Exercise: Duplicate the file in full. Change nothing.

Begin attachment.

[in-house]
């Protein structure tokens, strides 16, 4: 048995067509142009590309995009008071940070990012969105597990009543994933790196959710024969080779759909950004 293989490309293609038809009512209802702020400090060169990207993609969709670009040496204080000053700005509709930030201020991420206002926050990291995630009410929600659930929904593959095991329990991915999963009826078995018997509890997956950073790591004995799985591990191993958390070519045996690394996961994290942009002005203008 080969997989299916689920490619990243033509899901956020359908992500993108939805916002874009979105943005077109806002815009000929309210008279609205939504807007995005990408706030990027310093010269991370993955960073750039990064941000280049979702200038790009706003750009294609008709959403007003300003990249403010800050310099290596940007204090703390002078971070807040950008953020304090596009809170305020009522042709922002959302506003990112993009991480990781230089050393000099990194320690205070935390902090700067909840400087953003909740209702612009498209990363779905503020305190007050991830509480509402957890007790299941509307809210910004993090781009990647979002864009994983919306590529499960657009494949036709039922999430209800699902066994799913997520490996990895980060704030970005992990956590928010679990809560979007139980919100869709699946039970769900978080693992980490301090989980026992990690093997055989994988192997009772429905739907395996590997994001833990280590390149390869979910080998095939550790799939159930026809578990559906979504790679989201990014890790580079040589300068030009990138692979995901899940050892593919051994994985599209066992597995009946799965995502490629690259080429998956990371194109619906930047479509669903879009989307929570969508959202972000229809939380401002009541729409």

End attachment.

[in-house]
């Protein structure tokens, strides 16, 4: 048995067509142009590309995009008071940070990012969105597990009543994933790196959710024969080779759909950004 293989490309293609038809009512209802702020400090060169990207993609969709670009040496204080000053700005509709930030201020991420206002926050990291995630009410929600659930929904593959095991329990991915999963009826078995018997509890997956950073790591004995799985591990191993958390070519045996690394996961994290942009002005203008 080969997989299916689920490619990243033509899901956020359908992500993108939805916002874009979105943005077109806002815009000929309210008279609205939504807007995005990408706030990027310093010269991370993955960073750039990064941000280049979702200038790009706003750009294609008709959403007003300003990249403010800050310099290596940007204090703390002078971070807040950008953020304090596009809170305020009522042709922002959302506003990112993009991480990781230089050393000099990194320690205070935390902090700067909840400087953003909740209702612009498209990363779905503020305190007050991830509480509402957890007790299941509307809210910004993090781009990647979002864009994983919306590529499960657009494949036709039922999430209800699902066994799913997520490996990895980060704030970005992990956590928010679990809560979007139980919100869709699946039970769900978080693992980490301090989980026992990690093997055989994988192997009772429905739907395996590997994001833990280590390149390869979910080998095939550790799939159930026809578990559906979504790679989201990014890790580079040589300068030009990138692979995901899940050892593919051994994985599209066992597995009946799965995502490629690259080429998956990371194109619906930047479509669903879009989307929570969508959202972000229809939380401002009541729409």